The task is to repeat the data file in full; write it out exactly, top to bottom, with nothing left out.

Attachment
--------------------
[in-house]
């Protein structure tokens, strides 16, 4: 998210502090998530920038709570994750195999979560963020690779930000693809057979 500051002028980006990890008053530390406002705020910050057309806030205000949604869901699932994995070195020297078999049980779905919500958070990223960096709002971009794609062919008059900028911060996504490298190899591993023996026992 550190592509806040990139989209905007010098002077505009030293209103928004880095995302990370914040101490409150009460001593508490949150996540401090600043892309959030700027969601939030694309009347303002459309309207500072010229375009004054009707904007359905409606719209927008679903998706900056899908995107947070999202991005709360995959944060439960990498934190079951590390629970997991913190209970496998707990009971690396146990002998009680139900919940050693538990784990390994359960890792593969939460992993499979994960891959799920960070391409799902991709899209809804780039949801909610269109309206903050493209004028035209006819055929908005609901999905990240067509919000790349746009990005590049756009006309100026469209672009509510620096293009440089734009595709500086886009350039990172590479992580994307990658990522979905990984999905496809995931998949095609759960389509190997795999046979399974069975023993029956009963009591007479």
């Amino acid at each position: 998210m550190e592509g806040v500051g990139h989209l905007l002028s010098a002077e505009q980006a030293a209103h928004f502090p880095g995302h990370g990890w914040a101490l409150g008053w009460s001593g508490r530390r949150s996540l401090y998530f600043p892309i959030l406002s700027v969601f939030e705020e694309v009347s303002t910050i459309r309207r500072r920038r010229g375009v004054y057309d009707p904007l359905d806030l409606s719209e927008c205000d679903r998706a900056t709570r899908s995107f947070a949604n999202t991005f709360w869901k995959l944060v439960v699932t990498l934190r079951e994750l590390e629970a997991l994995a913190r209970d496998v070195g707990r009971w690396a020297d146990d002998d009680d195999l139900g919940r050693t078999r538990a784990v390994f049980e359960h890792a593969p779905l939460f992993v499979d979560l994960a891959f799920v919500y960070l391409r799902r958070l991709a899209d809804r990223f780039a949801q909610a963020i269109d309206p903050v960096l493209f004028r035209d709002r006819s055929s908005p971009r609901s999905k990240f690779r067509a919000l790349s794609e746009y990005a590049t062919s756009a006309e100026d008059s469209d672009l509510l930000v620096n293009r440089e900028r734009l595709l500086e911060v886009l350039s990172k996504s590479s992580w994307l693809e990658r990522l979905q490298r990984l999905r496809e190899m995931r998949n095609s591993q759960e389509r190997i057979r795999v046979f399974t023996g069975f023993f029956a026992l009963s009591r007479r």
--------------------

[in-house]
């Protein structure tokens, strides 16, 4: 998210502090998530920038709570994750195999979560963020690779930000693809057979 500051002028980006990890008053530390406002705020910050057309806030205000949604869901699932994995070195020297078999049980779905919500958070990223960096709002971009794609062919008059900028911060996504490298190899591993023996026992 550190592509806040990139989209905007010098002077505009030293209103928004880095995302990370914040101490409150009460001593508490949150996540401090600043892309959030700027969601939030694309009347303002459309309207500072010229375009004054009707904007359905409606719209927008679903998706900056899908995107947070999202991005709360995959944060439960990498934190079951590390629970997991913190209970496998707990009971690396146990002998009680139900919940050693538990784990390994359960890792593969939460992993499979994960891959799920960070391409799902991709899209809804780039949801909610269109309206903050493209004028035209006819055929908005609901999905990240067509919000790349746009990005590049756009006309100026469209672009509510620096293009440089734009595709500086886009350039990172590479992580994307990658990522979905990984999905496809995931998949095609759960389509190997795999046979399974069975023993029956009963009591007479």
């Amino acid at each position: 998210m550190e592509g806040v500051g990139h989209l905007l002028s010098a002077e505009q980006a030293a209103h928004f502090p880095g995302h990370g990890w914040a101490l409150g008053w009460s001593g508490r530390r949150s996540l401090y998530f600043p892309i959030l406002s700027v969601f939030e705020e694309v009347s303002t910050i459309r309207r500072r920038r010229g375009v004054y057309d009707p904007l359905d806030l409606s719209e927008c205000d679903r998706a900056t709570r899908s995107f947070a949604n999202t991005f709360w869901k995959l944060v439960v699932t990498l934190r079951e994750l590390e629970a997991l994995a913190r209970d496998v070195g707990r009971w690396a020297d146990d002998d009680d195999l139900g919940r050693t078999r538990a784990v390994f049980e359960h890792a593969p779905l939460f992993v499979d979560l994960a891959f799920v919500y960070l391409r799902r958070l991709a899209d809804r990223f780039a949801q909610a963020i269109d309206p903050v960096l493209f004028r035209d709002r006819s055929s908005p971009r609901s999905k990240f690779r067509a919000l790349s794609e746009y990005a590049t062919s756009a006309e100026d008059s469209d672009l509510l930000v620096n293009r440089e900028r734009l595709l500086e911060v886009l350039s990172k996504s590479s992580w994307l693809e990658r990522l979905q490298r990984l999905r496809e190899m995931r998949n095609s591993q759960e389509r190997i057979r795999v046979f399974t023996g069975f023993f029956a026992l009963s009591r007479r």